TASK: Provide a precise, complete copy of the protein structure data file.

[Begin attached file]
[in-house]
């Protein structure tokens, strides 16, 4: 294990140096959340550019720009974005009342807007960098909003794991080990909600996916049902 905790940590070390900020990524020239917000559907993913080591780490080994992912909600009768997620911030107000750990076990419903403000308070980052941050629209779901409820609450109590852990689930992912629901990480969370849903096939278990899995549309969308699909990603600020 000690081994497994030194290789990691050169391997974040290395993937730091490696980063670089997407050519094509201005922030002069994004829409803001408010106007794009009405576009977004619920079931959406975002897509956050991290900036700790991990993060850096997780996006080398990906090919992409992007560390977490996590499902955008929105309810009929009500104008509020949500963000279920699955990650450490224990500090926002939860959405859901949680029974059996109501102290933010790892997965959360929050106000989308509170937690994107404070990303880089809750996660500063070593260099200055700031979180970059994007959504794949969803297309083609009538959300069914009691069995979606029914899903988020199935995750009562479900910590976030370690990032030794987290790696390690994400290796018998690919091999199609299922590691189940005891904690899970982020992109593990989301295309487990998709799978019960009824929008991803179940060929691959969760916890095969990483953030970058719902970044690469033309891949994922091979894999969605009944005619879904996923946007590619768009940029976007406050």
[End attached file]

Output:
[in-house]
């Protein structure tokens, strides 16, 4: 294990140096959340550019720009974005009342807007960098909003794991080990909600996916049902 905790940590070390900020990524020239917000559907993913080591780490080994992912909600009768997620911030107000750990076990419903403000308070980052941050629209779901409820609450109590852990689930992912629901990480969370849903096939278990899995549309969308699909990603600020 000690081994497994030194290789990691050169391997974040290395993937730091490696980063670089997407050519094509201005922030002069994004829409803001408010106007794009009405576009977004619920079931959406975002897509956050991290900036700790991990993060850096997780996006080398990906090919992409992007560390977490996590499902955008929105309810009929009500104008509020949500963000279920699955990650450490224990500090926002939860959405859901949680029974059996109501102290933010790892997965959360929050106000989308509170937690994107404070990303880089809750996660500063070593260099200055700031979180970059994007959504794949969803297309083609009538959300069914009691069995979606029914899903988020199935995750009562479900910590976030370690990032030794987290790696390690994400290796018998690919091999199609299922590691189940005891904690899970982020992109593990989301295309487990998709799978019960009824929008991803179940060929691959969760916890095969990483953030970058719902970044690469033309891949994922091979894999969605009944005619879904996923946007590619768009940029976007406050």